MOM stated on its website that the services provided under the scheme are intended to cater to households that “intermittently need additional help” with basic child and elder care.
Households that require a higher level of care should approach specialised caregiving companies, such as home nursing or home medical services.
HSS pilot companies must put in place safety measures before they can deploy workers to households, said MOM.
“They must conduct an assessment of households’ care needs, and fully disclose their workers’ relevant experience and qualifications to households.”
Additionally, these companies must ensure that their workers providing elder care services have met the training requirements set by the Ministry of Health. These workers must attend training courses or undergo competency assessments if they do not have relevant qualifications.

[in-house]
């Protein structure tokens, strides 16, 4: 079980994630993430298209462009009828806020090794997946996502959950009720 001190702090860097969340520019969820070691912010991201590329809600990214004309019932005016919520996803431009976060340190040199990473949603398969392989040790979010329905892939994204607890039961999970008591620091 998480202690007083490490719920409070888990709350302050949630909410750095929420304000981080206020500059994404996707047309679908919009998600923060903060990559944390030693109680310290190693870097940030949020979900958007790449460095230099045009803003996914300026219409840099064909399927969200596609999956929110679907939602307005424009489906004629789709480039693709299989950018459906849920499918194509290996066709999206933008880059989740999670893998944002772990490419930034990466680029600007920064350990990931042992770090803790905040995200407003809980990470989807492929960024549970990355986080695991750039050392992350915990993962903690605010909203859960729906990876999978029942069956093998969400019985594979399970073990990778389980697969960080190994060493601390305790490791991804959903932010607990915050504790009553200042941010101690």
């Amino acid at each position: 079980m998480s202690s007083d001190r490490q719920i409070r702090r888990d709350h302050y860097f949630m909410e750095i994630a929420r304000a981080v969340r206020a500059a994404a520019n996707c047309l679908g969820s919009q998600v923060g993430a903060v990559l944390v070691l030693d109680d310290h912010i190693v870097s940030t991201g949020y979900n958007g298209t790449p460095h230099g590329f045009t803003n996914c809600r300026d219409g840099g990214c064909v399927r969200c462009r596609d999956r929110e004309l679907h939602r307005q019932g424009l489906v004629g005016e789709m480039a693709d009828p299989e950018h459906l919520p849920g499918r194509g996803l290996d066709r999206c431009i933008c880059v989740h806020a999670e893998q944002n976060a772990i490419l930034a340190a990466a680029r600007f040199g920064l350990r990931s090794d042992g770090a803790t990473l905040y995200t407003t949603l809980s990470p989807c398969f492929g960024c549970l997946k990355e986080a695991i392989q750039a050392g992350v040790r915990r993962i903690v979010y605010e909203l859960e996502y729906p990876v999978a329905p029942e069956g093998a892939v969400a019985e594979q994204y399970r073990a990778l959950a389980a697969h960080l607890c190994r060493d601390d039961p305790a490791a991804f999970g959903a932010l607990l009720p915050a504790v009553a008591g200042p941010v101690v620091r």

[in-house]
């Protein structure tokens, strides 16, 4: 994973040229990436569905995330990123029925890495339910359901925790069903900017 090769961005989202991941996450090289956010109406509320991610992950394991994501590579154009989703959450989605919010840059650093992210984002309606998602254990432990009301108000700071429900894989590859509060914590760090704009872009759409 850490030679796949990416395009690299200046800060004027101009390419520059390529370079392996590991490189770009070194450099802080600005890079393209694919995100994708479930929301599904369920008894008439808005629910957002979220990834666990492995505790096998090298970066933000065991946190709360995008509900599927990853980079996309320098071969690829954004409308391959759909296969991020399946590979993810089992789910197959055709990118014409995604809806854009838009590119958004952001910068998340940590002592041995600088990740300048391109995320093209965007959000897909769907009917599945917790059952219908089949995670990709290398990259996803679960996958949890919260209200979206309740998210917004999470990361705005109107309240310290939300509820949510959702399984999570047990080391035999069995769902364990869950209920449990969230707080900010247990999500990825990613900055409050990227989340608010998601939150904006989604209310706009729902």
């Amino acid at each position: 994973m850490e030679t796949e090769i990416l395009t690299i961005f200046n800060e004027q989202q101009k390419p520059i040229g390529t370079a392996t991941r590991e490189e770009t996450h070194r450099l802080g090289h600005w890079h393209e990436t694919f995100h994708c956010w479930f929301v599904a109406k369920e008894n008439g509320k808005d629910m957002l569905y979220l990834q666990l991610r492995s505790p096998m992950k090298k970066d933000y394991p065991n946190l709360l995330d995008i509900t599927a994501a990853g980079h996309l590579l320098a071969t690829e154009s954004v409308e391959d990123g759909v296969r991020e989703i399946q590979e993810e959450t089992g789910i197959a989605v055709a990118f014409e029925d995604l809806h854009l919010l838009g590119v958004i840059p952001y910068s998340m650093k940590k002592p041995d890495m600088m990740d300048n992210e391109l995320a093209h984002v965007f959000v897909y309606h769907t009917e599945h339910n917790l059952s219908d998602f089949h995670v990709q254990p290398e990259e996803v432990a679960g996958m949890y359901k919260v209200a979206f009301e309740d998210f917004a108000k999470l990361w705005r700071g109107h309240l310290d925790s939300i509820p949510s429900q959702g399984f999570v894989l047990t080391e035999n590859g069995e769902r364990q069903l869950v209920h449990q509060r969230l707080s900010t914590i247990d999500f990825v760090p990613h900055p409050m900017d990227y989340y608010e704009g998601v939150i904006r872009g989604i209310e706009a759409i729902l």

Households engaging the companies for elder or child care services should also ask the provider for the experience, qualification and training of the worker deployed, as well as access the suitability of the worker for the care needs of the household.
Households are also advised to have a member of the household present to supervise, especially when using the services of the worker for the first time, said MOM.
Currently, there are about 140 HSS companies providing part-time household services to more than 21,000 homes, said Minister of State for Manpower Gan Siow Huang.
With the expanded scope, selected companies under the scheme will have additional manpower to offer part-time basic caregiving serivces.
“This will give households more choices for respite care. We hope this will help Singaporeans better balance work and family commitments,” said Ms Gan.
“We will monitor the pilot programme, taking into consideration feedback from households and pilot companies, to assess its effectiveness and decide if further adjustments are needed.”